It is important to realise that the narrator grew up under major religious limitations and ideologies. He attended a catholic school, his aunt and uncles – the people who raised him – are also catholics. When he asked his aunt whether he can go to the Araby, she ‘was surprised and hoped it was not some Freemason affair’. Despite living under a large amount of catholic influence, the girl he loved have successfully challenged his religious teachings. ‘I imagined that I bore my chalice safely through a throng of foes. Her name sprang to my lips at moments in strange prayers and praises which I myself did not understand’. This is another factor to his loss of innocence, when a newly presented information (his love towards this girl) challenges one’s original teachings and perspectives of life. This can cause one to be confused, and develop independent thinking; which, the narrator showed both traits in the story.

Yet, perhaps the most obvious clue of the narrator realising his loss of innocence is in the last sentence of the story. ‘Gazing up into the darkness I saw myself as a creature driven and derided by vanity; and my eyes burned with anguish and anger”. It is at this moment that the narrator of the story calmed down from his impulsive emotions towards the girl, and realised that he do not actually love her. It is easy for the reader to tell that in the whole story, the narrator only cared about how he can get this girl, and rarely considered her feelings towards him. We can tell that he does not even know much about the girl, as we see in this quote. ‘She could not go, she said, because there would be a retreat that week in her convent’. It is clear that the narrator at that time did not realise what it means. But the readers will notice that if she has her retreat at her convent, it means she will become a nun. If the reader picked up on this, it is obvious that he cannot possibly date this girl; not just because he don’t know her well or barely even talks to her, but she also wanted to become a nun, meaning she made a vow to God that she will not commit to a romantic relationship. This set up for the ending. He realised that he have indeed grown up; and that expectations of certain scenarios (in this case love), and the emotion put into these situations can lead to regret, disappointment, and feelings of let down. Even something as wonderful as love can provoke negative feelings in a person. After the initial impulsive mindset fades away, reality can woefully shatter one’s heart with the reveal of his or her true feelings.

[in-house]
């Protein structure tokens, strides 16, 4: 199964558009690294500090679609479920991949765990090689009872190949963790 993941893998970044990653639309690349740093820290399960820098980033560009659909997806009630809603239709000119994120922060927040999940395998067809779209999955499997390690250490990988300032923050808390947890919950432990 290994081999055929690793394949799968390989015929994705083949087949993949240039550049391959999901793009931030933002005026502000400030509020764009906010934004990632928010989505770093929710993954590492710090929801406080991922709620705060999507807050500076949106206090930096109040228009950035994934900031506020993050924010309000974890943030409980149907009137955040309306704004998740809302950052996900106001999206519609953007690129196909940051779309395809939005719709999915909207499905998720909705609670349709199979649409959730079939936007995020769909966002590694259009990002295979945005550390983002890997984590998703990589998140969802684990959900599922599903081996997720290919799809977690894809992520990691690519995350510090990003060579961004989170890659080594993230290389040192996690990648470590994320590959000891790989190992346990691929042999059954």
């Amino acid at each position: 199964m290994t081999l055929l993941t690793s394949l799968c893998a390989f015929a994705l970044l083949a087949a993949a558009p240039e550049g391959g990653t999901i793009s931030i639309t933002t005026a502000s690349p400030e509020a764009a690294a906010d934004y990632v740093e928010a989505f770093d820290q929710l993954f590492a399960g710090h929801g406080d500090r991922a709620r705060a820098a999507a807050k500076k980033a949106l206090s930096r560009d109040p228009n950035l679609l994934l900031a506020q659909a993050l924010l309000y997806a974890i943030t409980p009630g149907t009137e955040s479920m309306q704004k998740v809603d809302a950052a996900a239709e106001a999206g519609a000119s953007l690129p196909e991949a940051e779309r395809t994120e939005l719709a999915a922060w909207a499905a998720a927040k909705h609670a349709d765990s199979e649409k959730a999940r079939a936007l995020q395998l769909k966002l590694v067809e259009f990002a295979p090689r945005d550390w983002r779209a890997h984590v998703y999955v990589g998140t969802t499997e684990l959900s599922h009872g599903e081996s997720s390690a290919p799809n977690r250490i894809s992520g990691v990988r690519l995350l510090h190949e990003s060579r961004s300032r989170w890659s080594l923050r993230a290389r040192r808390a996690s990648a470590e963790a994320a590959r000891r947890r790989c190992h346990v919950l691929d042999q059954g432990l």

There is no doubt that love is a powerful emotion that drives people to do certain things. Dr. Seuss once said, “You know you’re in love when you can’t fall asleep, because reality is finally better than your dreams.” For the narrator in James Joyce’s short story Araby, this was what literally happened. Perhaps it was his first exposure to these sets of emotions that drove him craving for the women, or perhaps she represented his core ideal of love and romance, and that’s what conquered his mind. But no matter which was the case, in the end, it can be said that the story “Araby” culminates with the narrator experiencing an epiphanic moment which resulted in realisation and maturation that ultimately shattered his innocence.

Work Cited

  1. Joyce, James. “Araby”. Ullyot Course Packet. Beijing, 2019. 45 – 50.